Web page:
 There must be scientists who will manage the serum program/pituitary enhancing program. They also manage the program that produces the blocking agent that “breeders” must take to stop their pituitaries swelling (the chocolates that Alice is given every day). Science also produces the agent, known as “vitamins” that remaining children (Daniel and Lily) are fed. The scientists would also manage the four “Centres for Scientific Rejuvenation” (drainage facilities) that have been built within the walls – one at North Head, one near Greenwich, one at Barangaroo (east Darling Harbour) and one at South Head
 There must be medical people who manage the breeders
 There must be IT people who manage the computer technology
 Engineers and associated people who run the electricity generation and water generation technology
 Growers and processors who manage the food production facilities that exist just outside the walls (the ones that are raided by Christo/Rosemary’s community) and those working in a clothing manufacturing facility attached to the food production (synthetic materials fashioned from plastics of which there seems to be a boundless supply from which to scavenge but again, I don’t want to go there in too much detail because the word “preposterous” keeps insinuating itself)
 There are many people like Megan and Pym, Lily’s parents, who do very little as such but they earn their place within the walls by donating Daniel and Lily for serum and Alice for breeding. They also have connections like Max
 There are law enforcers who implement what the committee decrees
 If you can’t earn your keep under this barter system, either in one of the areas outlined or in the donation of your child; or if your children are deemed “genetically inferior” as Rosemary’s were, you are put out beyond the walls.
 So the committee alone decides who comes to this city and the circumstances under which they come, to paraphrase a certain former PM!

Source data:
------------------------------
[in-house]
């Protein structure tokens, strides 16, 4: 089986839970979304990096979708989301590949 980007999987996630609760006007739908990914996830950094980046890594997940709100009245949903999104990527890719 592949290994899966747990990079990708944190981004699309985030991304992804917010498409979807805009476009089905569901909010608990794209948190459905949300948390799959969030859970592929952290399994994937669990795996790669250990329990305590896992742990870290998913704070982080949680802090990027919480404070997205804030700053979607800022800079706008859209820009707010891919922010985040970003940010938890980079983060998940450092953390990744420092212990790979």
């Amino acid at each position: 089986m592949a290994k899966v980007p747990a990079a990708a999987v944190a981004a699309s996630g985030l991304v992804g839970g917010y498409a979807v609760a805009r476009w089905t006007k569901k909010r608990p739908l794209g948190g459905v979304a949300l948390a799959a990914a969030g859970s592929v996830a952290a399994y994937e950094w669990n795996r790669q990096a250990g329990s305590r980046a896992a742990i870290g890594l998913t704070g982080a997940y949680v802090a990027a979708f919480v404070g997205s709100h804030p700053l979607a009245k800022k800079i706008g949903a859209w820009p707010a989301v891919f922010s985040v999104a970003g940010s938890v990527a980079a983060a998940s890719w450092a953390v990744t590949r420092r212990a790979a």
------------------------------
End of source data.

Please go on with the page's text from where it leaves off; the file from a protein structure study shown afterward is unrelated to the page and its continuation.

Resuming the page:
In this dysfunctional society with its warming-induced hardships, people must also deal with the fact that global warming has had geological, not just atmospheric (ie. storm and tornado) implications. As Kieran says at one point, things don’t happen in isolation. Polar ice melts change the earth’s crust (it bulges upwards) causing submarine landslides and tsunamis. There are glacial earthquakes, undersea volcanic eruptions. This explains the tsunamis.

Now to the serum project:
The serum project is a culmination of research that has been conducted since the 1990s: The new paradigm of treating ageing as a disease first started in 1991 by Dr. Daniel Rudman, an endocrinologist from the Medical College of Wisconsin. Dr. Rudman’s landmark study about hormone replacement therapy in older men [the “men” part caught my fancy] was published in the New England Journal of Medicine. Dr. Rudman stated, “We reversed 10-20 years of the aging process in older men. Fat diminished, muscle tissue and strength increased.”

The study showed that there was an increase in lean body mass, decreased body fat, increased vertebral bone density, increased exercise tolerance and endurance, improved healing and immunity, and a tremendous increase in overall well-being. This was all accomplished by the simple administration of human growth hormone (hGH). Thus Dr. Rudman’s study provided solid proof that hormonal decline itself is a major cause of ageing and that providing the elderly body with hGH, many symptoms and signs of the ageing process can be reversed.

This is what scientists attached to the Gerontology Research Centre of the National Institutes of Health (NIH) in Baltimore, Maryland reported in the 1990s: